The idea of a cashless society is no longer science fiction. Getting a cab, paying your water bills, or even buying food from a street vendor is possible without cashless transactions.
People are spending more with credit cards, debit cards, and mobile payments—so much so, the volume of cash being used in the UK dropped by 60% in 2020.
If you’re a business owner who doesn’t accept electronic payments, then you’re missing out. But accepting electronic payments isn’t always as simple as buying a card reader.
You need to set up a merchant account, sign an agreement with a payment service provider, and navigate the complex world of fees, tariffs, and charges before you start accepting credit card transactions.
Confused? Unsure where to start? Don’t panic. This guide shares how a merchant account works, the fees associated with opening one, and how to choose a provider.
- What is a merchant account?
- How does a merchant account work?
- How much does a merchant account cost?
- When do I need a merchant account?
- How to open a merchant account
- Five merchant account providers to consider
What is a merchant account?
A merchant account is a type of bank account that allows a business to receive cashless and electronic payments. (Think credit cards, debit cards, and mobile payments.)
Firstly, the customer pays for their product or service. Once the transaction is cleared by the card companies, it goes into the merchant account—a type of holding account for your business’ money. Those funds are automatically transferred to your main account within a few days.
How does a merchant account work?
While each merchant account type functions differently, the process for taking payments from your customers remains largely the same:
- The customer pays for a product or service. This usually happens via an electronic device, such as a card reader, scanning a QR code, or physical payment terminal.
- The merchant account provider processes transaction details. They contact the card issuer (credit card processor) for verification of funds and approve the transaction.
- The transaction goes through. If the approval goes through and the card has sufficient funds, then the transaction is approved. The money is then sent to the merchant account.
- The merchant account fronts your business and the proceeds to your business account or financial institution. Minus all transaction fees, which can depend on the type of business you run and the contract you signed.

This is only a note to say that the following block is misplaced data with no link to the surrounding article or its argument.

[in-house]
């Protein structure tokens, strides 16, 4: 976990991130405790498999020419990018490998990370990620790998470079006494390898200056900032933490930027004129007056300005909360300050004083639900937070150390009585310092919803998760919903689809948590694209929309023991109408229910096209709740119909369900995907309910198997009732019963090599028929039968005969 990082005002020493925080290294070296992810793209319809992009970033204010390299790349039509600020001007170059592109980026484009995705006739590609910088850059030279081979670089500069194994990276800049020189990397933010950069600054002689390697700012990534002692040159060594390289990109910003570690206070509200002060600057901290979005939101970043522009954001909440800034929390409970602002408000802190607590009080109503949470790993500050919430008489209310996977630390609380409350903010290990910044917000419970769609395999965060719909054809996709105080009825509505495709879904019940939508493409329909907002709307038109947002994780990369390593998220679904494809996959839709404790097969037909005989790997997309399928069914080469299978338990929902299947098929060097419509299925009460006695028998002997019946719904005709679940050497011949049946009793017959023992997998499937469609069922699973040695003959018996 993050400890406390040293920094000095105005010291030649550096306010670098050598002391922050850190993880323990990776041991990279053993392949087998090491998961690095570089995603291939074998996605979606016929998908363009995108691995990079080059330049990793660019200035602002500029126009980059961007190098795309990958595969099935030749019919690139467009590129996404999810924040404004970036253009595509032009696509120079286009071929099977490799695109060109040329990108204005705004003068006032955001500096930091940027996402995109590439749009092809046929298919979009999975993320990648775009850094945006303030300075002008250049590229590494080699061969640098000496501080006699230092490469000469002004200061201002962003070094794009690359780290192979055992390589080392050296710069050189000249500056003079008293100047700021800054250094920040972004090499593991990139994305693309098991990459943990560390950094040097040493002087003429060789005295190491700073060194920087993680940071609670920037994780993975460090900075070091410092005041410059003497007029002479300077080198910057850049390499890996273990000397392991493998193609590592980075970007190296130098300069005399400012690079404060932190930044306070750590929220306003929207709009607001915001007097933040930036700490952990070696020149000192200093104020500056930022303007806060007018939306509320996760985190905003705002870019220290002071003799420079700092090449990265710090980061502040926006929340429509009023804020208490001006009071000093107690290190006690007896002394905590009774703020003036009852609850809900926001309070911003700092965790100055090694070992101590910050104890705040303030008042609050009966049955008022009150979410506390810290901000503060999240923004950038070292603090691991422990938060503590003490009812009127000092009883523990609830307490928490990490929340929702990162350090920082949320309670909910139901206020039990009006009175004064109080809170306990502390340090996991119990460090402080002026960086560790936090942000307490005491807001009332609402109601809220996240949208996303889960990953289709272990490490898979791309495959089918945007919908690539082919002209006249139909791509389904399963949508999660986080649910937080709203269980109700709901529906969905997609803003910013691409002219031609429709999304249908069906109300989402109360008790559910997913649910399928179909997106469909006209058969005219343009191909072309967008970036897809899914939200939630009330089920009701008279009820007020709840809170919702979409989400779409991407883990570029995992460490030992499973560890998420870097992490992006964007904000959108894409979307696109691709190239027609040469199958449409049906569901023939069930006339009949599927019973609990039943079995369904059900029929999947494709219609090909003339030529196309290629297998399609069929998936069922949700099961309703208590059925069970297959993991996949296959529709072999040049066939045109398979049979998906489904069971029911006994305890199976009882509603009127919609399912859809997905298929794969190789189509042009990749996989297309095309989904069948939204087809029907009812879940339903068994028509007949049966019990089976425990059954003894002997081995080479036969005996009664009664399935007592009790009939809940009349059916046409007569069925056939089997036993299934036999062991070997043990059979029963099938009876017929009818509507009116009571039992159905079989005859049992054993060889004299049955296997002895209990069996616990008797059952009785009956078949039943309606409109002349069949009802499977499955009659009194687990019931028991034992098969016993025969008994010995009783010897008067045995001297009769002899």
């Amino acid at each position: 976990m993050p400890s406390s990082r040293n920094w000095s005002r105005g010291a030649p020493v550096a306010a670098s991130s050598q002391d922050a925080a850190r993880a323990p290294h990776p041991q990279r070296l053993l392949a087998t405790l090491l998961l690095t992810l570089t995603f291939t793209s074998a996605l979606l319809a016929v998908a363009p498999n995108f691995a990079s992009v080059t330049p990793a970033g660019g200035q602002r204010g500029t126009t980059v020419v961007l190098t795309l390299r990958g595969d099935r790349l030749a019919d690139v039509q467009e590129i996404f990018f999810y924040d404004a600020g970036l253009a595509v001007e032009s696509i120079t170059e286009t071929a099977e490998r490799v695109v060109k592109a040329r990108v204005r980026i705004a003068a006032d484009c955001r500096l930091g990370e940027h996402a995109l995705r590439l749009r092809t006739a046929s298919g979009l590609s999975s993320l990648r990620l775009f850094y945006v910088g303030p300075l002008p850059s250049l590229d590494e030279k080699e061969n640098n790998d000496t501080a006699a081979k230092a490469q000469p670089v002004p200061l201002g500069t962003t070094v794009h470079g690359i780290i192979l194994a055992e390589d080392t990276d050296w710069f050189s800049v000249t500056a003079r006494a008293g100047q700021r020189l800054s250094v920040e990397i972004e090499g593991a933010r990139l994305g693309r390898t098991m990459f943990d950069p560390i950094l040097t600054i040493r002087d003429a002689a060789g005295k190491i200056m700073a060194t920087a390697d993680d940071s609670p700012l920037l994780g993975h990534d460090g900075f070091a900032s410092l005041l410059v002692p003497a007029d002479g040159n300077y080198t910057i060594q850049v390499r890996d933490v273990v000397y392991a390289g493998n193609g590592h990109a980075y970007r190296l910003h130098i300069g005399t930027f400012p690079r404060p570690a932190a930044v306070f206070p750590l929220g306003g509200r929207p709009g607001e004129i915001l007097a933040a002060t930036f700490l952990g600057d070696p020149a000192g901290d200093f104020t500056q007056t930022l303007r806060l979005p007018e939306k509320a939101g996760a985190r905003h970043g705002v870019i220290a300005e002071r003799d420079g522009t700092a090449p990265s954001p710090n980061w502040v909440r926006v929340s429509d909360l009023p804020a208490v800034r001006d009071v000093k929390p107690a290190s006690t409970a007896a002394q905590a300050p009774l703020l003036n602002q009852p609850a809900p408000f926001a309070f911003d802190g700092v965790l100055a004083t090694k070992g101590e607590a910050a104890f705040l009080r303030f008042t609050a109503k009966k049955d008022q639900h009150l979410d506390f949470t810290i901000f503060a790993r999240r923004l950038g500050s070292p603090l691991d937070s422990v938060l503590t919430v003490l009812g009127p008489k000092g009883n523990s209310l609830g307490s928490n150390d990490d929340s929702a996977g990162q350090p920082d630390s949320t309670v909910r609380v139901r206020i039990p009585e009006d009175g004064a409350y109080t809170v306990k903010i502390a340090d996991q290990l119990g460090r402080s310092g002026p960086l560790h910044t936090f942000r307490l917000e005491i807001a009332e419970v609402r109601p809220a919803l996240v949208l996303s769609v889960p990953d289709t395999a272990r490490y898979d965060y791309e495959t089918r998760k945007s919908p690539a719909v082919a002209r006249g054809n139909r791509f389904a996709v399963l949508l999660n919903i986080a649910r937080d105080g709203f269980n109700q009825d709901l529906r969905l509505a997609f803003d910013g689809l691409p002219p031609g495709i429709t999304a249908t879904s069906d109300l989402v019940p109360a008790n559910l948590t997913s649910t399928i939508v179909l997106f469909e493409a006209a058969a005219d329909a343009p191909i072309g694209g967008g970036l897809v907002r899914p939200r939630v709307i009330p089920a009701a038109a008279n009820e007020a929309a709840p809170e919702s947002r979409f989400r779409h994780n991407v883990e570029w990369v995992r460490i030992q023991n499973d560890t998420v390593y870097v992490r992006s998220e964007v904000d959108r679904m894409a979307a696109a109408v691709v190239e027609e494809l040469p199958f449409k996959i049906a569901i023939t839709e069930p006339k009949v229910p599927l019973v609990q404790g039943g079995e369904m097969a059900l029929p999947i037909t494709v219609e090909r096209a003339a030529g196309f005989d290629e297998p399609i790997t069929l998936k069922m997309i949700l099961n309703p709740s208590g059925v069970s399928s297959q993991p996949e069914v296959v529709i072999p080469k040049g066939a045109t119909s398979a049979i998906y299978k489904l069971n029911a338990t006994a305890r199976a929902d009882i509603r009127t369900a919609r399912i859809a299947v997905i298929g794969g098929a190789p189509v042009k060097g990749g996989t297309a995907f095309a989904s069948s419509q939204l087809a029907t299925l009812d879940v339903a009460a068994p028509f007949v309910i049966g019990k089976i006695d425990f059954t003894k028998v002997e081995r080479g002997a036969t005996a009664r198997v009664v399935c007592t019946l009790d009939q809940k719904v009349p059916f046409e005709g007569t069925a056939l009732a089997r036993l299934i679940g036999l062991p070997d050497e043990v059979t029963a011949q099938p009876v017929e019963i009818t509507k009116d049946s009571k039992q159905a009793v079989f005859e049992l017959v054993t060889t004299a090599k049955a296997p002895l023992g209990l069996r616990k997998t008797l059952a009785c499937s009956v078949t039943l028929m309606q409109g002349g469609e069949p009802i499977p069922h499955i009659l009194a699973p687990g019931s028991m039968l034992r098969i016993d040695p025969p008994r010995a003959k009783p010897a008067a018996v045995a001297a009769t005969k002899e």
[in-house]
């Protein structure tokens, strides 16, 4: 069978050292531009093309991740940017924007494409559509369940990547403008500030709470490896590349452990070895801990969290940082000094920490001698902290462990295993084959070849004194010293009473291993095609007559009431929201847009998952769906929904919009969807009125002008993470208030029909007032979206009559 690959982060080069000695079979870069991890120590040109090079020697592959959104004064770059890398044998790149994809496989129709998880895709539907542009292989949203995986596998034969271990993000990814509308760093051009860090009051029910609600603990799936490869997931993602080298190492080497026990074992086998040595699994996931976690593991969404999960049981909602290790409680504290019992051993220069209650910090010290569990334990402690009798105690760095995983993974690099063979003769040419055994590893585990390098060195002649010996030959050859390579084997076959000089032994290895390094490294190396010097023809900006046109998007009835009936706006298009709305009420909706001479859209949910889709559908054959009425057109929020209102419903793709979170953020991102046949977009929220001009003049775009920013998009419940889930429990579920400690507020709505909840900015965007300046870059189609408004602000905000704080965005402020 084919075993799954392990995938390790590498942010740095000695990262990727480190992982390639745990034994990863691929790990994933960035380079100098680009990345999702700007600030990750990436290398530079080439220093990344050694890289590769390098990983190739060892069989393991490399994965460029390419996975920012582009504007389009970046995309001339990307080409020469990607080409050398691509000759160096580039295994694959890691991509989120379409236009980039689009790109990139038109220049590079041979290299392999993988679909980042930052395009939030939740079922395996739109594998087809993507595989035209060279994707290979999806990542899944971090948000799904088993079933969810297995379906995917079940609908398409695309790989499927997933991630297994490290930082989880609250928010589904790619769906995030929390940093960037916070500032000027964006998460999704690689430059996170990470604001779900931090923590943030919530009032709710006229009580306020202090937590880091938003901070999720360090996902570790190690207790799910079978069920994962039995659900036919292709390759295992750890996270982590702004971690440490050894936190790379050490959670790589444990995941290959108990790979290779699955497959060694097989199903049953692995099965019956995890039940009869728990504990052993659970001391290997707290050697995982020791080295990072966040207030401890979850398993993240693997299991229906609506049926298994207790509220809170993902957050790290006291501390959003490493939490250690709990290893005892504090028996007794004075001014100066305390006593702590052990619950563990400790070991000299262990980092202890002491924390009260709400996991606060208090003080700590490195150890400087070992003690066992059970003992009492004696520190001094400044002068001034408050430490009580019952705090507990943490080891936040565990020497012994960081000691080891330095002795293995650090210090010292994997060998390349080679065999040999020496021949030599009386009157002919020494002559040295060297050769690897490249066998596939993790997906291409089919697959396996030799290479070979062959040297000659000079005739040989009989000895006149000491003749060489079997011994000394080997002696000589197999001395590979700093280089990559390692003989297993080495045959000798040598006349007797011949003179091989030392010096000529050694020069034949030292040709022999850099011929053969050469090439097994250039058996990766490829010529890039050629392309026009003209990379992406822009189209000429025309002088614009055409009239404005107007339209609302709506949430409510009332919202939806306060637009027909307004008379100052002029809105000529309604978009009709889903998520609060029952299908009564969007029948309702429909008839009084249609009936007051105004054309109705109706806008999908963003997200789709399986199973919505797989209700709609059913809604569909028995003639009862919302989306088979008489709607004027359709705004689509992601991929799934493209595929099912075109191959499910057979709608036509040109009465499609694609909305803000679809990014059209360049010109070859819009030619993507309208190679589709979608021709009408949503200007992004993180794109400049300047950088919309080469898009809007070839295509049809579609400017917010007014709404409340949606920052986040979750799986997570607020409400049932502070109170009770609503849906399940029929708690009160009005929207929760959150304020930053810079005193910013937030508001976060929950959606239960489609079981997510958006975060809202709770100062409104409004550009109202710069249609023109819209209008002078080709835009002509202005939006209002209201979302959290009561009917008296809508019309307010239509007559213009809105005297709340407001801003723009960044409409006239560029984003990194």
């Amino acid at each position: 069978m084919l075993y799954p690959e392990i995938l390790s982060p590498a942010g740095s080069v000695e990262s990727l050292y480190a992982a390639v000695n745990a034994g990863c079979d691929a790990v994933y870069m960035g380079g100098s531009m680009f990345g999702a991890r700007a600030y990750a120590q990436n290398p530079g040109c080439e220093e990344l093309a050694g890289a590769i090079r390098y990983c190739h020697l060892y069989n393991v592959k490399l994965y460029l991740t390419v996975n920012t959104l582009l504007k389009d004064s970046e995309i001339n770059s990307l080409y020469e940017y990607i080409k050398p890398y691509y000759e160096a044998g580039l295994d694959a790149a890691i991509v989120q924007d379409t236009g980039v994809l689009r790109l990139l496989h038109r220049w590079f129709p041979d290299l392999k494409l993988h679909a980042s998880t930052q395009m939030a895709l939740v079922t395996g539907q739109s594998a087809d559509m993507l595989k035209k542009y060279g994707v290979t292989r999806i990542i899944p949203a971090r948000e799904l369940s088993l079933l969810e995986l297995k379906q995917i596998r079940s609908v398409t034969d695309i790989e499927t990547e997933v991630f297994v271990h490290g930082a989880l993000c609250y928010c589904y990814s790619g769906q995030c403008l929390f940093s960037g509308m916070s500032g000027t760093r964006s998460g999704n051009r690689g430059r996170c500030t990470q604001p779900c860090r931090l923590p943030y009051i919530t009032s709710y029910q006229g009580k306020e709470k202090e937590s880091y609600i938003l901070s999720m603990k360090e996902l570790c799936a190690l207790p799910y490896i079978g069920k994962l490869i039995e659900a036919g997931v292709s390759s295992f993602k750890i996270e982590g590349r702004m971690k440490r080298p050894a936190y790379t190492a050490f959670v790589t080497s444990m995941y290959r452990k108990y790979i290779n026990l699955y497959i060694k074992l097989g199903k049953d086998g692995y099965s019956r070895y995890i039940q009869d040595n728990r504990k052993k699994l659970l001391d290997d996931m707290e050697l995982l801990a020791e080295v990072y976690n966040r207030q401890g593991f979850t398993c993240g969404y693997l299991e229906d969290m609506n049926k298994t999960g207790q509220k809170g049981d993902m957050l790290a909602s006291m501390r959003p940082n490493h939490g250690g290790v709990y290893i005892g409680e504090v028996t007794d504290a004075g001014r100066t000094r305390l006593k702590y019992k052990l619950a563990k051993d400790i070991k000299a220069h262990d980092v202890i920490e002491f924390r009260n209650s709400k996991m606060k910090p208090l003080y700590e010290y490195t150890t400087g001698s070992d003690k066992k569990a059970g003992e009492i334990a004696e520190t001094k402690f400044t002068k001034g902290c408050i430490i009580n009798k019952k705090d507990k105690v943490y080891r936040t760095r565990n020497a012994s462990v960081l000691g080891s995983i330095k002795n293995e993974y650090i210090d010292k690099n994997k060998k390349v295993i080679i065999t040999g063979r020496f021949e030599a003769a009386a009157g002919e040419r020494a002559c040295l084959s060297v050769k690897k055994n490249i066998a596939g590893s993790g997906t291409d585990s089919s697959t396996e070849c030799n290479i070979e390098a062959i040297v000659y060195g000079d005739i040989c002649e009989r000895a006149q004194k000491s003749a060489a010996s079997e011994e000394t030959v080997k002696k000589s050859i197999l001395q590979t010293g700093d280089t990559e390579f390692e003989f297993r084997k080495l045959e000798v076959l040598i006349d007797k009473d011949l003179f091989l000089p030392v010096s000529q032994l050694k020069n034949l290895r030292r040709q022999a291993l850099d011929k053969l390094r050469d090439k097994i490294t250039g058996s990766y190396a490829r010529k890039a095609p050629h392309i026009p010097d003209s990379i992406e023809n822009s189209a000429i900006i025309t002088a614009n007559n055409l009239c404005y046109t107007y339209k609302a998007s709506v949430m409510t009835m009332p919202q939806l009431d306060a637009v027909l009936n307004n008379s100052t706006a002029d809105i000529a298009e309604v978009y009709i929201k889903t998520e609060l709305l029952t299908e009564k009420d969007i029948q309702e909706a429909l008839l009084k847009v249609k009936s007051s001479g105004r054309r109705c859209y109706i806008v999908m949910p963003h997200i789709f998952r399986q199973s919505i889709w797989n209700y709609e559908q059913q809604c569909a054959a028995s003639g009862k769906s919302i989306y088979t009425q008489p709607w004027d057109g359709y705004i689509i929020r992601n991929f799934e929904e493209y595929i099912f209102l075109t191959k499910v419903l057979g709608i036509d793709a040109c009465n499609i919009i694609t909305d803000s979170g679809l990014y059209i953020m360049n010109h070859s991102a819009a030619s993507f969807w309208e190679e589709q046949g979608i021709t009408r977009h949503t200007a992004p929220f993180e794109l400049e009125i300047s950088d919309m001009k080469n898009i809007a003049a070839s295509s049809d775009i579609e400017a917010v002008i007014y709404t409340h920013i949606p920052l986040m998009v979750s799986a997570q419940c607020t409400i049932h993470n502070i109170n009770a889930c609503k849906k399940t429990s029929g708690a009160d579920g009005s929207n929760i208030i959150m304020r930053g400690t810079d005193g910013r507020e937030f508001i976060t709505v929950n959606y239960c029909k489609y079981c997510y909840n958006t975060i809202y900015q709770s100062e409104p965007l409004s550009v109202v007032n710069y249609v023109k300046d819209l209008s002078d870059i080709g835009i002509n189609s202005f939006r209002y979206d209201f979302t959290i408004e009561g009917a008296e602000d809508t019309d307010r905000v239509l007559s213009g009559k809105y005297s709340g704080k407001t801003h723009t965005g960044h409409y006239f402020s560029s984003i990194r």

- You get paid. The funds are automatically transferred from your merchant account to your business account. This can take between two and 14 business days, depending on your provider.
Types of merchant accounts
Every business is different. These differences mean varying risk for the service provider—and, you guessed it: merchant accounts with fluctuating rates and fees.
Let’s take a look at the different merchant account types on offer:
- Retail Merchant Accounts: Got a store in a fixed location? This is the account for you. These merchant accounts often come with lower setup and transaction fees.
- Internet Merchant Accounts: If your business is primarily online, then you probably won’t need a card reader to process transactions.
- Telephone Merchant Accounts: If your business accepts orders by phone, then you’ll need a special telephone account.
- Mail Merchant Accounts: Some companies still do business by mail. Customers place orders via a form and include their credit card number. In that case, you’ll need a mail merchant account.
Merchant accounts for ecommerce businesses
If you’re running an ecommerce business, there are other merchant accounts available to you. These include:
- Offshore Merchant Accounts: An offshore merchant account, or international merchant account, can have certain benefits and tax discounts for international businesses.
- High-risk Merchant Accounts: Depending on your merchant category code, you might have to apply for a high-risk account. This is for businesses that may have a large number of chargebacks or a higher risk of non-settlement.
- Third-party Merchant Accounts: Using a third-party merchant account that connects to the secure payment gateway, such as PayPal, can be the easiest way for ecommerce business owners to get started.
Aggregated merchant accounts vs. dedicated merchant accounts
You might see the terms “aggregated” and “dedicated” crop up during your search for a merchant account. The difference between the two is the level of control you have (or need) over your business’ money.
An aggregated merchant account combines income from several businesses in one account. You can’t see other businesses’ financials, but it’s the less complex option. Companies like PayPal and Stripe offer this type of service to businesses looking to get up and running with one in a few days. The downside? Payments tend to take longer to process.
A dedicated merchant account, on the other hand, is created exclusively for your business. Payments get processed faster and fees are negotiable, but it takes more time to set up. Consider this option if you are (or are soon to be) processing millions each year.